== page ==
GNOME

GNOME (/(ɡ)noʊm/)[7][8] is a desktop environment composed of free and open-source software that runs on Linux and BSD derivatives.[9]

GNOME was originally an acronym for GNU Network Object Model Environment, but the acronym was dropped because it no longer reflected the vision of the GNOME project.[10]

GNOME is developed by The GNOME Project, part of the GNU Project.[11] The GNOME Project is composed of both volunteers and paid contributors, the largest corporate contributor being Red Hat.[12][13] It is an international project that aims to develop software frameworks for the development of software, to program end-user applications based on these frameworks, and to coordinate efforts for internationalization and localization and accessibility of that software.

GNOME is the default desktop environment on many major Linux distributions including Fedora, Debian, Ubuntu, SUSE Linux Enterprise (exclusively), Red Hat Enterprise Linux, CentOS, Oracle Linux, Scientific Linux, SteamOS, Tails, Kali Linux, Antergos and Endless OS; it is also default on Solaris, a Unix operating system.

GNOME is available in two different sessions, one is based on GNOME Panel and Metacity (Window Manager), this is the default session provided by SUSE Linux Enterprise, Red Hat Enterprise Linux, CentOS, Oracle Linux, Scientific Linux and Solaris due to its stability and Desktop-friendly user experience, it is called GNOME Flashback or GNOME Classic, another one is based on GNOME Shell and Mutter (Window Manager), this session has a Mobile-friendly UI and UX and uses more RAM and CPU due to use of JavaScript for GNOME Shell and its extensions.

GNOME
Gnomelogo
GNOME v3.22, running Clocks, Evince, gThumb, GNOME Files
GNOME v3.22, running Clocks, Evince, gThumb, GNOME Files
Original author(s) The GNU project
Developer(s) The GNOME Project
Initial release March 3, 1999[1]
Stable release 3.30.0 (5 September 2018[2]) [±]
Preview release 3.30rc2 (1 September 2018[3]) [±]
Written in C, C++, Vala, Python, JavaScript[4]
Operating system Unix-like using Wayland or X11
Available in 38 languages[5]
Type Desktop environment
License GPLv2+[6]
Website www.gnome.org

Design

Human Interface Guidelines

Since GNOME 2, productivity has been a key focus for GNOME. To this end, the GNOME Human Interface Guidelines (HIG) were created. All GNOME programs share a coherent style of graphical user interface (GUI) but are not limited to the employment of the same GUI widgets. Rather, the design of the GNOME GUI is guided by concepts described in the GNOME HIG, itself relying on insights from cognitive ergonomics.[14] Following the HIG, developers can create high-quality, consistent, and usable GUI programs, as it addresses everything from GUI design to recommended pixel-based layout of widgets.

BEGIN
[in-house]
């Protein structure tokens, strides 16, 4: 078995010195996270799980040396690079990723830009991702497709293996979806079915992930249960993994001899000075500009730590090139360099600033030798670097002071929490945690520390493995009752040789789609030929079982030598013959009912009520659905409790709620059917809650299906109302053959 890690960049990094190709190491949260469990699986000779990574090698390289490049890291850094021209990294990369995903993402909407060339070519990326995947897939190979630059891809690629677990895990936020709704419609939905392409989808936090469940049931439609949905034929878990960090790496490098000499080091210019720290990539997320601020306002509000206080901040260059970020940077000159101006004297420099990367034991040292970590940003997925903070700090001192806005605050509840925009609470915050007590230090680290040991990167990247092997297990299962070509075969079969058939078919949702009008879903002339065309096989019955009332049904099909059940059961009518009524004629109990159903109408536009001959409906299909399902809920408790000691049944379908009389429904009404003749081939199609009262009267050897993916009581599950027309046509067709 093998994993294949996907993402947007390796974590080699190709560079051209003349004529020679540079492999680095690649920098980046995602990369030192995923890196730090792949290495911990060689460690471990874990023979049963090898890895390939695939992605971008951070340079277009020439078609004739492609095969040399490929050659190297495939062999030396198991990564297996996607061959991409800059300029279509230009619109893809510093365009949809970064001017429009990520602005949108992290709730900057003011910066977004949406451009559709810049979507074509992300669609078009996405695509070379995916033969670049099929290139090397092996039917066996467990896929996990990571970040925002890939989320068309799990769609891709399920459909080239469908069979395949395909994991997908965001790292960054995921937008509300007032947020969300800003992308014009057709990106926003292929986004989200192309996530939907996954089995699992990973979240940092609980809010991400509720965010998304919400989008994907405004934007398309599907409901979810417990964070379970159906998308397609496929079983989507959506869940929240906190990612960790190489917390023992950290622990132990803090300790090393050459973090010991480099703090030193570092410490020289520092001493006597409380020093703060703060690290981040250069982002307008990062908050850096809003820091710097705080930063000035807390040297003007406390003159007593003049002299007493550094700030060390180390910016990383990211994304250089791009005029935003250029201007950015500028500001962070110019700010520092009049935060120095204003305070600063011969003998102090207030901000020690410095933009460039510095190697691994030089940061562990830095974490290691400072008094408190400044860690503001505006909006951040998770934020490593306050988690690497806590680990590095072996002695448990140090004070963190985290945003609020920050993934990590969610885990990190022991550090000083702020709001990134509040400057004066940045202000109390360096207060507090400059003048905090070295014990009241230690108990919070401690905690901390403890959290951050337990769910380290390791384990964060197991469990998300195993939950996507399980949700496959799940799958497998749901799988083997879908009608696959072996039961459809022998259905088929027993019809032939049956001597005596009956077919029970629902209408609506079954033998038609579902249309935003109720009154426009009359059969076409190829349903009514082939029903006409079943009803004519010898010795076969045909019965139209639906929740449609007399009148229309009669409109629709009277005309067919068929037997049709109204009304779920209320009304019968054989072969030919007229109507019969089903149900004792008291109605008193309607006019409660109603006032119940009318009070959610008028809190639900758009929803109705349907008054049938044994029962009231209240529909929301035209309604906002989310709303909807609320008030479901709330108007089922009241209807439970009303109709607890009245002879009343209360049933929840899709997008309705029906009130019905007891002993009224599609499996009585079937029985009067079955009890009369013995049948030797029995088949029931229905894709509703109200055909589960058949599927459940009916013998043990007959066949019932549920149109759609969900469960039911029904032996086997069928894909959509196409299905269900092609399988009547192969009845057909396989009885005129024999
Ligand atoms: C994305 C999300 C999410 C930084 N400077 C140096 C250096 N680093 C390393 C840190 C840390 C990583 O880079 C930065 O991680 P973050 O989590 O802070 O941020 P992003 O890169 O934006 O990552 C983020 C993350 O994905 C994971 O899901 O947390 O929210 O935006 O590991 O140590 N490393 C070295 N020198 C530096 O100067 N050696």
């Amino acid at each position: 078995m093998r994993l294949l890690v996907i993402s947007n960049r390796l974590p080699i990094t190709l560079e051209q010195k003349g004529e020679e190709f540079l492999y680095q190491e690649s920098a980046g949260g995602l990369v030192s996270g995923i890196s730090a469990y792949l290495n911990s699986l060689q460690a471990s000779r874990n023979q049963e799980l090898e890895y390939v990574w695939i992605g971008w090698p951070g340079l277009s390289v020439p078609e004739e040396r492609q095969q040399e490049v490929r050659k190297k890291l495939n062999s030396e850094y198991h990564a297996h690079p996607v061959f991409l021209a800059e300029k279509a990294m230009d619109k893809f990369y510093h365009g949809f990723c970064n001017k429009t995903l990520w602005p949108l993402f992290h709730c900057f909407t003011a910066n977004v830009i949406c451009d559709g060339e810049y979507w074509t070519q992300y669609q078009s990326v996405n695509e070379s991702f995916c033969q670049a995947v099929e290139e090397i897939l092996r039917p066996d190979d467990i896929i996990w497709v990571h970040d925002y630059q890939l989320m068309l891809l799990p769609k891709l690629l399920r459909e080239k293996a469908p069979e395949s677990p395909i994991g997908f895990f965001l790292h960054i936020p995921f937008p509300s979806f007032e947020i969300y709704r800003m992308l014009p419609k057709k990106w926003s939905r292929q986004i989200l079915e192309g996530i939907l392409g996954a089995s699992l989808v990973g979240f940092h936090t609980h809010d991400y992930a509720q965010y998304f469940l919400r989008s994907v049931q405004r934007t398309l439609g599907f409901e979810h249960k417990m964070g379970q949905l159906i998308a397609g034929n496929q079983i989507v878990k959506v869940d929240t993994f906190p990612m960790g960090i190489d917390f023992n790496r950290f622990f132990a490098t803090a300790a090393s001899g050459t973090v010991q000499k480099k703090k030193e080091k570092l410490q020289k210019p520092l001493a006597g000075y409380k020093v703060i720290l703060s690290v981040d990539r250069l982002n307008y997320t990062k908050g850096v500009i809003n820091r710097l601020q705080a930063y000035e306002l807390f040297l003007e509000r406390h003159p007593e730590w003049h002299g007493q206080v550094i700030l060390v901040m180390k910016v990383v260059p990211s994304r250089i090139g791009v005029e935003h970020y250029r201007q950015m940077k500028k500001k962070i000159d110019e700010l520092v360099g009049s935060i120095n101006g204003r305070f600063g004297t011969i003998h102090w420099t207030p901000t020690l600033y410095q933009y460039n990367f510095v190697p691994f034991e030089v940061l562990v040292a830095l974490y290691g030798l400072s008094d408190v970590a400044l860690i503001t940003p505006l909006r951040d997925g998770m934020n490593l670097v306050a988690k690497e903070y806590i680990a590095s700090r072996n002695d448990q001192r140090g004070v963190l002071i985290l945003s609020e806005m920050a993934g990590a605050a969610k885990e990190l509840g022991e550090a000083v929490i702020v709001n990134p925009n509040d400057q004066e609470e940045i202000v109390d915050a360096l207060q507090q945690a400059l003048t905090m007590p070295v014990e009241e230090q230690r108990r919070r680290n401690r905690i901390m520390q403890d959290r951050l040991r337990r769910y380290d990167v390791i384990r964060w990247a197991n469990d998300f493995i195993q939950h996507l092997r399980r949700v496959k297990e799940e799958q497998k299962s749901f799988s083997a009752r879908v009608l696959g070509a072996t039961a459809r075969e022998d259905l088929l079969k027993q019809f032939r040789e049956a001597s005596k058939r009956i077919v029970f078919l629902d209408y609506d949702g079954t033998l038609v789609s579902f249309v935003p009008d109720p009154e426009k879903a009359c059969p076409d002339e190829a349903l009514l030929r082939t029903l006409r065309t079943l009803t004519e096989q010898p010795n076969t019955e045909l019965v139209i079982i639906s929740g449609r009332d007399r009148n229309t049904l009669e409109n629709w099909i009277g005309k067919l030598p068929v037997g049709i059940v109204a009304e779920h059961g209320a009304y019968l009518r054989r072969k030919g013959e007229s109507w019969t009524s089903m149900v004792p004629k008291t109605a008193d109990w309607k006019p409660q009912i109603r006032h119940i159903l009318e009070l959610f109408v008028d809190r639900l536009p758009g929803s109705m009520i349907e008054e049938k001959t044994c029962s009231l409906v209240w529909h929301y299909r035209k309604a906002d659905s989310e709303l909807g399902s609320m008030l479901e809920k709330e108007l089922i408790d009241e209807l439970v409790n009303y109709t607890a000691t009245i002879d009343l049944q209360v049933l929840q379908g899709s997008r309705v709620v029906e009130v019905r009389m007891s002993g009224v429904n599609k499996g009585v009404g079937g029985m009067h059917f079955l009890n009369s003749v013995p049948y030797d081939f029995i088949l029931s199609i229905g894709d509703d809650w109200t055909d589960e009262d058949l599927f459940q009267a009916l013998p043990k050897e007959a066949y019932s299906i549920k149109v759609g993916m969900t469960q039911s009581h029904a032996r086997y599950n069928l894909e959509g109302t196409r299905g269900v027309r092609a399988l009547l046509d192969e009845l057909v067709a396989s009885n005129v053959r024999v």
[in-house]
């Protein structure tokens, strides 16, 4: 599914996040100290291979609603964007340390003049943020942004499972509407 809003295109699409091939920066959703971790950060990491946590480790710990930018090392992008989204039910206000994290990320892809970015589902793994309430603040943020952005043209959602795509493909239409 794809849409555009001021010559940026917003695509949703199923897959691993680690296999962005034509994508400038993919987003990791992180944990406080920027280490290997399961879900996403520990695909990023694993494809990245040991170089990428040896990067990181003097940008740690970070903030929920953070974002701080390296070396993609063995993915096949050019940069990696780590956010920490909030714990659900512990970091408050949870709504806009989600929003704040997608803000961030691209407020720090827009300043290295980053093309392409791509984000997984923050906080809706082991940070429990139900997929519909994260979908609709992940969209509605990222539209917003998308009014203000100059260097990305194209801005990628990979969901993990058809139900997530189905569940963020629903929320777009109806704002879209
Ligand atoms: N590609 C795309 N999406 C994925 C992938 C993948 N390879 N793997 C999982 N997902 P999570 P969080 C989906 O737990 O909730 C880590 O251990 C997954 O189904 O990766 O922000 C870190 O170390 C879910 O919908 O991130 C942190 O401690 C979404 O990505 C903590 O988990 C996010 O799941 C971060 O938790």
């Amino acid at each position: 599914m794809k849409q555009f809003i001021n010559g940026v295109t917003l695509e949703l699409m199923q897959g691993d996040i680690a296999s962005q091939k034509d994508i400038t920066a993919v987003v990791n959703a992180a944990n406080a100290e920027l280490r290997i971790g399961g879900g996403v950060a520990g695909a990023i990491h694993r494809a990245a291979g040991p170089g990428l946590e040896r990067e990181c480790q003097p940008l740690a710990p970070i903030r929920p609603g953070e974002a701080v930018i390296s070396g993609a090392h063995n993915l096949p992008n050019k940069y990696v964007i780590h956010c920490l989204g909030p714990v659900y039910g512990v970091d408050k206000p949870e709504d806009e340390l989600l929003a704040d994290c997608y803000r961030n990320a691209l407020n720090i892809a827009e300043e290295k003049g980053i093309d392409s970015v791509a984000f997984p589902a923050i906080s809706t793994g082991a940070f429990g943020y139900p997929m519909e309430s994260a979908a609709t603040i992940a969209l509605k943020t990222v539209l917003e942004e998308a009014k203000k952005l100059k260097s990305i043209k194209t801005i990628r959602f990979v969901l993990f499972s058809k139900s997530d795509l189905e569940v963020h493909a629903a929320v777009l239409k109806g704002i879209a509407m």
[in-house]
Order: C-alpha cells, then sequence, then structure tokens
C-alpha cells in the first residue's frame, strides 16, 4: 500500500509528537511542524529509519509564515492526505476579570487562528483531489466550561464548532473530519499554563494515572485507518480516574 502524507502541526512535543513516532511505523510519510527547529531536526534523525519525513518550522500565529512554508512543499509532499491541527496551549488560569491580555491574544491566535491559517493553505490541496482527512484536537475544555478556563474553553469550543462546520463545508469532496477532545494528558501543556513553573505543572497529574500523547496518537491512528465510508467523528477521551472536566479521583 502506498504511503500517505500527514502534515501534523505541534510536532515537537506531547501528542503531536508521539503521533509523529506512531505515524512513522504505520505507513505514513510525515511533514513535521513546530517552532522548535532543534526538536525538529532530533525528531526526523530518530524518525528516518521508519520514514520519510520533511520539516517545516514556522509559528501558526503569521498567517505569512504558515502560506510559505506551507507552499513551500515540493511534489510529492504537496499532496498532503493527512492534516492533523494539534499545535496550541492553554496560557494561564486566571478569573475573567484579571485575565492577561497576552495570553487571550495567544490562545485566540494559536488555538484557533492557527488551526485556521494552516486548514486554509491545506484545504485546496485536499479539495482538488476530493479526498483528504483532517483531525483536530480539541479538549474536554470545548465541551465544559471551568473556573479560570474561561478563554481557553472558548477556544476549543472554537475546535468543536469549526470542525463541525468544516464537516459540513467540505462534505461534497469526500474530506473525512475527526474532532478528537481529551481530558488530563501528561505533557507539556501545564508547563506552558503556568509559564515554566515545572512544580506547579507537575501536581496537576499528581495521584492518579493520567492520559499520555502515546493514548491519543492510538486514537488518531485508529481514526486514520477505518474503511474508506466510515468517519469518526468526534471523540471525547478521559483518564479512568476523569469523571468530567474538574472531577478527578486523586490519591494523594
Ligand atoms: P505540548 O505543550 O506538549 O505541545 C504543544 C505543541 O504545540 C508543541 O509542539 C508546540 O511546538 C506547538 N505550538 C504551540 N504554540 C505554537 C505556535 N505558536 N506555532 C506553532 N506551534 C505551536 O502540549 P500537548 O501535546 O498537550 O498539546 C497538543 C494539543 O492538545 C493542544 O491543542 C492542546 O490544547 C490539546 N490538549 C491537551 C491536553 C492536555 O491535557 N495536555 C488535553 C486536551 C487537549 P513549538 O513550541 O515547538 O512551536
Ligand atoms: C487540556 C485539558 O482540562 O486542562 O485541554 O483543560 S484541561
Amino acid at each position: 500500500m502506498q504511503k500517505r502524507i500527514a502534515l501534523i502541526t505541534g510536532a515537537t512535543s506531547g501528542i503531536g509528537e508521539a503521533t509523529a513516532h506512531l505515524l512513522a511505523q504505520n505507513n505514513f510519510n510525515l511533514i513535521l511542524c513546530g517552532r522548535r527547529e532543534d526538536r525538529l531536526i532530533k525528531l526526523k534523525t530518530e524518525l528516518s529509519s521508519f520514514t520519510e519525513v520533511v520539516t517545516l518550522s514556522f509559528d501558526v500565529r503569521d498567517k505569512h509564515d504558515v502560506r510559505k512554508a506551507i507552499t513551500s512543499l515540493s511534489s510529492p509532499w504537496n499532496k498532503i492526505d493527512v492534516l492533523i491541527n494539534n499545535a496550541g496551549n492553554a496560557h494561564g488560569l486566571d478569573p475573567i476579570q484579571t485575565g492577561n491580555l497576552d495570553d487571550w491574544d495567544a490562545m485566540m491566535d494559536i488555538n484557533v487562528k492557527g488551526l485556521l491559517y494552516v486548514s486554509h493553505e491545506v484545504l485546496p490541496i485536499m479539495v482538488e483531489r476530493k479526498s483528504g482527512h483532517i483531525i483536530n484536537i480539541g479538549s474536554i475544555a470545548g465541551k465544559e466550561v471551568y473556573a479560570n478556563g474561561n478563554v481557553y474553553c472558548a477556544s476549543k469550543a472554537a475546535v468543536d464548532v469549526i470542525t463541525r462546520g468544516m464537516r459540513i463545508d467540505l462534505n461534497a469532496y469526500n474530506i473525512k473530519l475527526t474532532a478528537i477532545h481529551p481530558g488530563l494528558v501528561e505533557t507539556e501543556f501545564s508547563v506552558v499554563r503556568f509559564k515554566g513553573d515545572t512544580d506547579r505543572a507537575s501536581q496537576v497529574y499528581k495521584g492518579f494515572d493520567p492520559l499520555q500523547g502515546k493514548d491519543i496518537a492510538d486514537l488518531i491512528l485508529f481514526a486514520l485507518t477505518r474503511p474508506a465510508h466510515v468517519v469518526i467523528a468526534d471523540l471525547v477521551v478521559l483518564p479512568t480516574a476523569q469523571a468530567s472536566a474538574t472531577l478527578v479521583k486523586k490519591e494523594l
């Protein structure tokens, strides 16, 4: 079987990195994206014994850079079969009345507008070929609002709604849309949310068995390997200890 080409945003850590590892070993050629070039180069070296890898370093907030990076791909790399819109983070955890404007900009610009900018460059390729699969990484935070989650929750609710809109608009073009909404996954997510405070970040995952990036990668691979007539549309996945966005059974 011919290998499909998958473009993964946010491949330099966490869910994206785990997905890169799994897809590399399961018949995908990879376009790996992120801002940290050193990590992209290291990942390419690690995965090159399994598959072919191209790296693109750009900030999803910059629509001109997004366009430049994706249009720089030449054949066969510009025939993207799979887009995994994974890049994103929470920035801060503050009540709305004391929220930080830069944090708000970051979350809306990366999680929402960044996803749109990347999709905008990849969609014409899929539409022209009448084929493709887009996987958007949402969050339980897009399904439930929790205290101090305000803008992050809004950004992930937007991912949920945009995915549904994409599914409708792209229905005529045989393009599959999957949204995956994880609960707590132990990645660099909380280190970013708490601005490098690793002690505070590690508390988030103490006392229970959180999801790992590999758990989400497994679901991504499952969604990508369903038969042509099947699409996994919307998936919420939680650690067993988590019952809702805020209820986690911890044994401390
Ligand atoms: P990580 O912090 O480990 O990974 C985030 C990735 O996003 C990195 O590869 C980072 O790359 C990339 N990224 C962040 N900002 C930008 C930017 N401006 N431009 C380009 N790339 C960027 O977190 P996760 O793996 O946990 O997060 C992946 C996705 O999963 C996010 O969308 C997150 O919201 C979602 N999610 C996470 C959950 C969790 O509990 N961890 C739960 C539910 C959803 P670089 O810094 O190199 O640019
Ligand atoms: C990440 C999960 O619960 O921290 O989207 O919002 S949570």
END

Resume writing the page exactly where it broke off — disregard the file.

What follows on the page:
During the GNOME 2 rewrite, many settings deemed of little value to the majority of users were removed. Havoc Pennington summarized the usability work in his 2002 essay "Free Software UI", emphasizing the idea that all preferences have a cost, and it is better to make software behave correctly by default than to add a UI preference to get the desired behavior:

A traditional free software application is configurable so that it has the union of all features anyone's ever seen in any equivalent application on any other historical platform. Or even configurable to be the union of all applications that anyone's ever seen on any historical platform (Emacs *cough*).
Does this hurt anything? Yes it does. It turns out that preferences have a cost. Of course, some preferences also have important benefits – and can be crucial interface features. But each one has a price, and you have to carefully consider its value. Many users and developers don't understand this, and end up with a lot of cost and little value for their preferences dollar.

Accessibility

GNOME aims to make and keep the desktop environment physically and cognitively ergonomic for people with disabilities. The GNOME HIG tries to take this into account as far as possible but specific issues are solved by special software.

GNOME addresses computer accessibility issues by using the Accessibility Toolkit (ATK) application programming interface, which allows enhancing user experience by using special input methods and speech synthesis and speech recognition software. Particular utilities are registered with ATK using Assistive Technology Service Provider Interface (AT-SPI), and become globally used throughout the desktop. Several assistive technology providers, including Orca screen reader and Dasher input method, were developed specifically for use with GNOME.

Internationalization and Localization

The internationalization and localization of GNOME software relies on locales.

GNOME Shell

GNOME Shell
1
2
3
4
5
6
GNOME Shell Overview mode
1
Activities button
2
Dash
3
Notification area
4
Search bar
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Status menu